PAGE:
Alabama–Quassarte Tribal Town facts for kids
|Regions with significant populations|
|United States (Oklahoma)|
|English, Mvskoke, Alabama language, Koasati language|
|Protestantism, traditional tribal religion|
|Related ethnic groups|
|Muskogean peoples: Miccosukee, Chickasaw, Choctaw, Creek, and Seminole|
The Alabama–Quassarte Tribal Town (Alabama: Oola Albaama-Kosaati, Coushatta: Oola Albaamo-Kowassaati) is both a federally recognized Native American tribe and a traditional township of Muskogean-speaking Alabama and Coushatta (also known as Quassarte) peoples. Their traditional languages include Alabama, Koasati, and Mvskoke. As of 2014[update], the tribe includes 369 enrolled members, who live within the state of Oklahoma as well as Texas, Louisiana, and Arizona.
Other federally recognized Coushatta tribes are the Coushatta Tribe of Louisiana and the Alabama–Coushatta Tribe of Texas. Two other Muscogee tribal towns are federally recognized, and 40 tribal towns, or talwa, remain enrolled in the Muscogee Creek Nation.
The Quassarte and Alabama were originally two distinct tribes, who both lived on the banks of the Alabama River from Mobile, Alabama to the upper reaches of the river. Both the river and the state are named after the Alabama. The Quassarte are also known as the Coushatta or Koasati, in their own language.
The two tribes shared many similarities in their language and culture, as they were both Muskogean-speaking. In the early 17th century, after a conflict with French settlers, the tribes formed an alliance. They intermarried freely and became active trading partners. In 1763, the two tribes joined the Muscogee Nation Confederacy (also called the Creek Confederacy).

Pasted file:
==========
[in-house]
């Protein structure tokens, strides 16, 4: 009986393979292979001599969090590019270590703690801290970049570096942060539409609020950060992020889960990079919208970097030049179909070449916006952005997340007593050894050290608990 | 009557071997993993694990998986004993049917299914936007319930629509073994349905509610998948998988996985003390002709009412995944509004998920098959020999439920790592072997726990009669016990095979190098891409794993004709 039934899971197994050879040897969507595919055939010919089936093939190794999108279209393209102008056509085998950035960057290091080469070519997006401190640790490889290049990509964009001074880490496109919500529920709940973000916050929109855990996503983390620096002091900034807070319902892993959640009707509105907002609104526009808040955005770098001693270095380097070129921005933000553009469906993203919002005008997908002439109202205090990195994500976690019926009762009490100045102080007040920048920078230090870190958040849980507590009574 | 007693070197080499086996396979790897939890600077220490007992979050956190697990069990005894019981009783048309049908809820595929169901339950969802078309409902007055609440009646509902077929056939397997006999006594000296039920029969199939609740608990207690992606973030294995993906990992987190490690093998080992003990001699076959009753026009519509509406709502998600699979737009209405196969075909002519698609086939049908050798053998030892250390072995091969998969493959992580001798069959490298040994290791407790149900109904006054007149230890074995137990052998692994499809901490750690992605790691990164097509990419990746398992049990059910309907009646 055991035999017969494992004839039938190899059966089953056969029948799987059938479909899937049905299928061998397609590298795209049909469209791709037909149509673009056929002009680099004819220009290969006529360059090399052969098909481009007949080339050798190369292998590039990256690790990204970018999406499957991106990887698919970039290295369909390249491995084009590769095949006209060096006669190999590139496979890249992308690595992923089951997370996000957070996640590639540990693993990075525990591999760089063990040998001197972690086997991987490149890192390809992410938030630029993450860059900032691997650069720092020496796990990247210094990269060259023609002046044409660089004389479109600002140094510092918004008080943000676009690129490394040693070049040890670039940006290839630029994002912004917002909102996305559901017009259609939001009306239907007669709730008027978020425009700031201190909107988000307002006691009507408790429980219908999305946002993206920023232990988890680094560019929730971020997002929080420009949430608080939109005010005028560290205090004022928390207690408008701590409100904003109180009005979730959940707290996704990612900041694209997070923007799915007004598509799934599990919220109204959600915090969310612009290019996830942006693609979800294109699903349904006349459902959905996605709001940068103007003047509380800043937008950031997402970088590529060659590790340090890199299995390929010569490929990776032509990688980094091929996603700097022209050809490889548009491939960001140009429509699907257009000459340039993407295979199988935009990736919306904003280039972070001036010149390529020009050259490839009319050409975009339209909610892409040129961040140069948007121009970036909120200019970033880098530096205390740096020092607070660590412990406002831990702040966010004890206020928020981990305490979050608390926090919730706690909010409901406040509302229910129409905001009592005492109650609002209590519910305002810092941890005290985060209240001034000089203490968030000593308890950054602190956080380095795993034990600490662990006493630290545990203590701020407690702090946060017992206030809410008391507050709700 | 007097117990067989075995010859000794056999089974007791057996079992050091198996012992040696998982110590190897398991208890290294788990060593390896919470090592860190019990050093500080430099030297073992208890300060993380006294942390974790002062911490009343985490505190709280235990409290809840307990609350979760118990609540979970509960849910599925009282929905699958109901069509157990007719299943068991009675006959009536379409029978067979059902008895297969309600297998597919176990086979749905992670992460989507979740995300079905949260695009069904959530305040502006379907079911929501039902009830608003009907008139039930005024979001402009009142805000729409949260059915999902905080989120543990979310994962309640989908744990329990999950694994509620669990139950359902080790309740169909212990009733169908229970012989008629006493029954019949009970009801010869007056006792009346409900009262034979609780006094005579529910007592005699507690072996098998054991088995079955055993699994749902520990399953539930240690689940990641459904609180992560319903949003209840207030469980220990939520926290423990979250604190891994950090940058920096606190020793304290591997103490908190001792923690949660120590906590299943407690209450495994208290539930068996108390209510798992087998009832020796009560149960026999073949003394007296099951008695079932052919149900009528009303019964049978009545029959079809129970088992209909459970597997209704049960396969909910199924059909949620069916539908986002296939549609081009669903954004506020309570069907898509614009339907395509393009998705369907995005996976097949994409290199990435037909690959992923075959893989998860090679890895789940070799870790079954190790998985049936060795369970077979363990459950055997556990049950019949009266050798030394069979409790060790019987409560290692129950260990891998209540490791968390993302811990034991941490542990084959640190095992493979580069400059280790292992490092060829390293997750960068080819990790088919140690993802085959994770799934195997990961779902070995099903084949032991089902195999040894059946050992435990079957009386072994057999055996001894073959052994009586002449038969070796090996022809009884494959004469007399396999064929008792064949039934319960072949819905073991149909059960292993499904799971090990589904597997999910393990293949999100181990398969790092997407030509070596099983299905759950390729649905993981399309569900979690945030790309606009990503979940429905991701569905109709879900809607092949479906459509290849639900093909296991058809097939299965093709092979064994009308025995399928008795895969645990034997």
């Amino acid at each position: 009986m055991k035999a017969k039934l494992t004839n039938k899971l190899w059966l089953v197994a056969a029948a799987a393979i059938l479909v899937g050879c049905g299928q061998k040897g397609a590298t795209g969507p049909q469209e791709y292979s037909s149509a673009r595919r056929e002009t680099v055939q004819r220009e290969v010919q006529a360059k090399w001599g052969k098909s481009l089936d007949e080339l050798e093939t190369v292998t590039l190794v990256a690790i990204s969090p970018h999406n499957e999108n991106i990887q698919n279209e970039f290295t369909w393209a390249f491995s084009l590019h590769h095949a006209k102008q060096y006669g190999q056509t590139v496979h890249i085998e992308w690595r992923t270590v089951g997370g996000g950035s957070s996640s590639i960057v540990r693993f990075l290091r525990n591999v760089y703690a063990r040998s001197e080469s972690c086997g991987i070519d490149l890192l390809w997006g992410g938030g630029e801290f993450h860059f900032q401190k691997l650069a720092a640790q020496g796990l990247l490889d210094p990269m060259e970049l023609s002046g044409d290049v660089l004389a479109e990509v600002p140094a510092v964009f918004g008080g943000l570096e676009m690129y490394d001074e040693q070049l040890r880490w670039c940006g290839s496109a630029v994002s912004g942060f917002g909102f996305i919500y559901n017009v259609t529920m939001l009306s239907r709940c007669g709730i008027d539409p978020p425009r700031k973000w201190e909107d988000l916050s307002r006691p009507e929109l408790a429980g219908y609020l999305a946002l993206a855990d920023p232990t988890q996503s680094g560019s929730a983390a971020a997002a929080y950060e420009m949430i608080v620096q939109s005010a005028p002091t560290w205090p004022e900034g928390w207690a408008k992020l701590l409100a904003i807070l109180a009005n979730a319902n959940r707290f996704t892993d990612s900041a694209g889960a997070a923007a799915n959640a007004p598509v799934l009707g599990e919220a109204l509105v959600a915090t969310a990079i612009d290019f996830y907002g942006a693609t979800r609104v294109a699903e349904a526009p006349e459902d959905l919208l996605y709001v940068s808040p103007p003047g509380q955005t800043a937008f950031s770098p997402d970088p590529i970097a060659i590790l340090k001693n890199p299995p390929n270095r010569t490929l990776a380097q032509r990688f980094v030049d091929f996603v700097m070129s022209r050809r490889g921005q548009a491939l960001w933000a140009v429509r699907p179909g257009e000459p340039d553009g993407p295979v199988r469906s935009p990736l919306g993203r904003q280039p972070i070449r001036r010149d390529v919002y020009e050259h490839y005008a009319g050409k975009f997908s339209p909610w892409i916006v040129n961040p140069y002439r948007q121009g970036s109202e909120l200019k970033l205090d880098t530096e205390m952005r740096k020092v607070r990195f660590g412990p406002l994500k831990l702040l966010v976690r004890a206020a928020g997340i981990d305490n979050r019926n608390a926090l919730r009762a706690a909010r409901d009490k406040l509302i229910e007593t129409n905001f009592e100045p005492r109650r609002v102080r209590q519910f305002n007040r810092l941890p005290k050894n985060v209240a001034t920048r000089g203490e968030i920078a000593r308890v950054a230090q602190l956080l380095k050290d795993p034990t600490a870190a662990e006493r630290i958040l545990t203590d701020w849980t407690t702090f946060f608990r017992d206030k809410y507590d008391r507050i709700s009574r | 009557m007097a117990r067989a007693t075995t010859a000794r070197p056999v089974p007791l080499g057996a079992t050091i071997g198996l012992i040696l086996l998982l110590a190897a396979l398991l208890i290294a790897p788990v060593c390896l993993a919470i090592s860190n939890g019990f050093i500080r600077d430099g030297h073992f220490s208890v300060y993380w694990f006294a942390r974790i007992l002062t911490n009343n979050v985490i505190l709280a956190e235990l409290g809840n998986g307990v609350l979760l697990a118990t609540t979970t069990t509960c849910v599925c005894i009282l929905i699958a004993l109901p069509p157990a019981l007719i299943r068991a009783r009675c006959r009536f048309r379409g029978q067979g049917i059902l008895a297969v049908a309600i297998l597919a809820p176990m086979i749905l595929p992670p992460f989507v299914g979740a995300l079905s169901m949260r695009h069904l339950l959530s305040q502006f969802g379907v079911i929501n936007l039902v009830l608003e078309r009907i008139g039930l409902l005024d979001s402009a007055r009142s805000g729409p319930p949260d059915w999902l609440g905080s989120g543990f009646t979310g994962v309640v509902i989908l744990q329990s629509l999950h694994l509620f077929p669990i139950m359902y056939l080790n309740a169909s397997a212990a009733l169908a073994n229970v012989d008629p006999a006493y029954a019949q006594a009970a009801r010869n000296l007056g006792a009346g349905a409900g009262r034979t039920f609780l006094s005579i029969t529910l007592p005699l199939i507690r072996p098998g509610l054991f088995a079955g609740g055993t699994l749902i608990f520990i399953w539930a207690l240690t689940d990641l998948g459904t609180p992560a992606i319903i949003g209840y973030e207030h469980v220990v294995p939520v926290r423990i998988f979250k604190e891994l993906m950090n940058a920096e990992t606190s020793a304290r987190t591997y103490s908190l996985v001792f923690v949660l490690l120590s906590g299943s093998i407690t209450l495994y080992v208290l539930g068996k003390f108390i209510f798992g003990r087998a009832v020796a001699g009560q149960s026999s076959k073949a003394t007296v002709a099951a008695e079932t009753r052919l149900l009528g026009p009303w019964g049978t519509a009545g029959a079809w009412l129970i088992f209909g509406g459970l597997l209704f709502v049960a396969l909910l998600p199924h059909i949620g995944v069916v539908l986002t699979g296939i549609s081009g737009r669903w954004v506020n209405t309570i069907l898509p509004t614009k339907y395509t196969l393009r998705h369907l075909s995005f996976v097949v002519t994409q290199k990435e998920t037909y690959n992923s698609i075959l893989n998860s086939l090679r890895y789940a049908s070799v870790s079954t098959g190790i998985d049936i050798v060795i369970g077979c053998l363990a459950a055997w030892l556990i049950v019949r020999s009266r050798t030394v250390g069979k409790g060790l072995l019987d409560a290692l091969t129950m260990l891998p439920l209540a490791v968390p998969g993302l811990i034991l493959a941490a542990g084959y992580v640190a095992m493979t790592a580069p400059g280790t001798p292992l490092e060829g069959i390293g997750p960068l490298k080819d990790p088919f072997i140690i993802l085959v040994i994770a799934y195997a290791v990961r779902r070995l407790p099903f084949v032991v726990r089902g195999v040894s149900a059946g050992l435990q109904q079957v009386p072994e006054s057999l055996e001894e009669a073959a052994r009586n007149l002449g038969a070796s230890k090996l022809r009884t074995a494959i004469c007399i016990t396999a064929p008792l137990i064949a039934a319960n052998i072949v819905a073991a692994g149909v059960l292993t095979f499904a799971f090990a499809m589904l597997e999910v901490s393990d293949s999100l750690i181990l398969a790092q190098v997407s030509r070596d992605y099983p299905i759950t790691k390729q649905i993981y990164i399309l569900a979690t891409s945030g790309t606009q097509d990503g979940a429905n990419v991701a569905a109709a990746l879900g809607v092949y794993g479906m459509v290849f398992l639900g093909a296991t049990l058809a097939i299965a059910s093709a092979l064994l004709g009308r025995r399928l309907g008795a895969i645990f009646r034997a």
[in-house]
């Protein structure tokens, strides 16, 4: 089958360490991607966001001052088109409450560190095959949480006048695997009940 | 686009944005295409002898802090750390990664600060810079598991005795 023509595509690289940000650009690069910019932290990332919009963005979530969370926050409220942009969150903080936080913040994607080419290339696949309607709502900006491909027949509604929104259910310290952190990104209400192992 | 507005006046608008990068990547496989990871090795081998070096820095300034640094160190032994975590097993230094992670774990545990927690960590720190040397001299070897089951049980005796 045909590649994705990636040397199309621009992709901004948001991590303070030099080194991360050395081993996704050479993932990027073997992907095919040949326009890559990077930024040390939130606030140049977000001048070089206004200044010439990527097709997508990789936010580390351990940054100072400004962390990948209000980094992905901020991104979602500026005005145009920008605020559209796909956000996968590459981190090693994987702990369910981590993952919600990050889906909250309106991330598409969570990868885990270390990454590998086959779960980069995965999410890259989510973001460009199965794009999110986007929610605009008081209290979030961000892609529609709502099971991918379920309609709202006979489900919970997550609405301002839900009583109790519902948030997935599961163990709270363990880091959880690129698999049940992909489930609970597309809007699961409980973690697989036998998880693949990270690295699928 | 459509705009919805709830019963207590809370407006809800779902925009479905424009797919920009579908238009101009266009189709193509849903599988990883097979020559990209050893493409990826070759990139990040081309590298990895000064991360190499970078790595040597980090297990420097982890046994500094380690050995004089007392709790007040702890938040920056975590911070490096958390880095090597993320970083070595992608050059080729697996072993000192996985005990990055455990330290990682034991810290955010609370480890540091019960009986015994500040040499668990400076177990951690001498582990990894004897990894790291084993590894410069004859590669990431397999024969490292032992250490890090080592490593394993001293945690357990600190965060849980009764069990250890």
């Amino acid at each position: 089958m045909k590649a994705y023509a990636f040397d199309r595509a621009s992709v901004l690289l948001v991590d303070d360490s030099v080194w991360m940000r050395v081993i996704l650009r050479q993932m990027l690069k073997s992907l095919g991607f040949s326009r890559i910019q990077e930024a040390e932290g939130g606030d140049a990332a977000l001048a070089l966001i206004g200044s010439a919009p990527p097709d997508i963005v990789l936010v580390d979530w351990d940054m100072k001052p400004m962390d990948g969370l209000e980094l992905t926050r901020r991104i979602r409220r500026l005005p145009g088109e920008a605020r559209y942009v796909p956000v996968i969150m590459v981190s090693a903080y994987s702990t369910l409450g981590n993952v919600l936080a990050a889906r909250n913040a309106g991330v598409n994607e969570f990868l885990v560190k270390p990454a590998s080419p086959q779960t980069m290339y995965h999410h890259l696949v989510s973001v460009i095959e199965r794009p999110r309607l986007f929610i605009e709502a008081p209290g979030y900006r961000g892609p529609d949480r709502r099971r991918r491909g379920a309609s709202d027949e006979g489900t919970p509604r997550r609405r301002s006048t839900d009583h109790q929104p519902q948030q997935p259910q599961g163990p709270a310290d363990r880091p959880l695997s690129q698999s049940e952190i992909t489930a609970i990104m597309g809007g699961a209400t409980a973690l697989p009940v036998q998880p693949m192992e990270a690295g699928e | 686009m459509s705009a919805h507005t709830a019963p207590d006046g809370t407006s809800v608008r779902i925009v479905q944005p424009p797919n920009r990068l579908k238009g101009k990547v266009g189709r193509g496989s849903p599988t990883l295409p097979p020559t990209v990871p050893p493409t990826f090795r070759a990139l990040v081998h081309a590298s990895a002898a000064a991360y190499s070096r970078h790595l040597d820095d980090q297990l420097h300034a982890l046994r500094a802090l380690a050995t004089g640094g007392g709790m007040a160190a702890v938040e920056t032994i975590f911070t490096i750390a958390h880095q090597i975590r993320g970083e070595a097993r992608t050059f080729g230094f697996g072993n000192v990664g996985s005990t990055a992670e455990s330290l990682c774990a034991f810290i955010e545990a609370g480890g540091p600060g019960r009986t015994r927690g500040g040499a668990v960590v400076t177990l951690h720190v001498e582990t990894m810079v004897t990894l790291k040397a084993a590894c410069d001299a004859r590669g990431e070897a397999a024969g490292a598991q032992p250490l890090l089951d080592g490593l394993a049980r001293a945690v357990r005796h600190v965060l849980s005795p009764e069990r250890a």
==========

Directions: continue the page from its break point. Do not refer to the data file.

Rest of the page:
Before removal of the Muscogee Creek people from Alabama in the 1830s, the Muscogee Nation Confederacy included over 44 different tribal towns. The Alabama and Quassarte peoples made up six to eight of those towns. Facing increasing encroachment by European-American settlers, some of the Quassarte and Alabama peoples moved into Louisiana and Texas in the late 18th century and early 19th century. These emigrants and their descendants formed what are today the federally recognized Coushatta Tribe of Louisiana and the Alabama–Coushatta Tribe of Texas.
Those who stayed in Alabama joined forces and became a single town. The Indian Removal Act of 1830 forced the tribal town, along with the rest of the Muscogee, to Indian Territory west of the Mississippi River. They settled in what would become Hughes, McIntosh, Okfuskee, and Seminole counties. The Dawes Allotment Act of 1887 and the Curtis Act of 1898, intended to increase assimilation, provided for allotments of land to individual households from the communal reservation lands and sale of the "surplus"; in addition, it required the extinguishing of tribal governments and courts. The Bureau of Indian Affairs took an increased role on the reservations.
The Alabama–Quassarte Tribal Town maintained its cultural identity. It practiced traditional dances and beliefs at the Alabama Ceremonial Grounds near Wetumka. Other Native American peoples also survived culturally and preserved their religious practices. The town took the opportunity afforded by the federal Indian Reorganization Act of 1934 under the President Franklin D. Roosevelt administration and the Oklahoma Indian Welfare Act of 1936 to set up a government. It organized as a distinct, federally recognized tribe in April 1939. Due to its historic relationship with the Muscogee Creek Nation, which became federally recognized in 1972, tribal members can maintain dual citizenship in both tribes.
The Alabama–Quassarte Tribal Town operates a tribal housing program and a gaming center (Red Hawk Gaming) in Wetumka.
Alabama–Quassarte Tribal Town Facts for Kids. Kiddle Encyclopedia.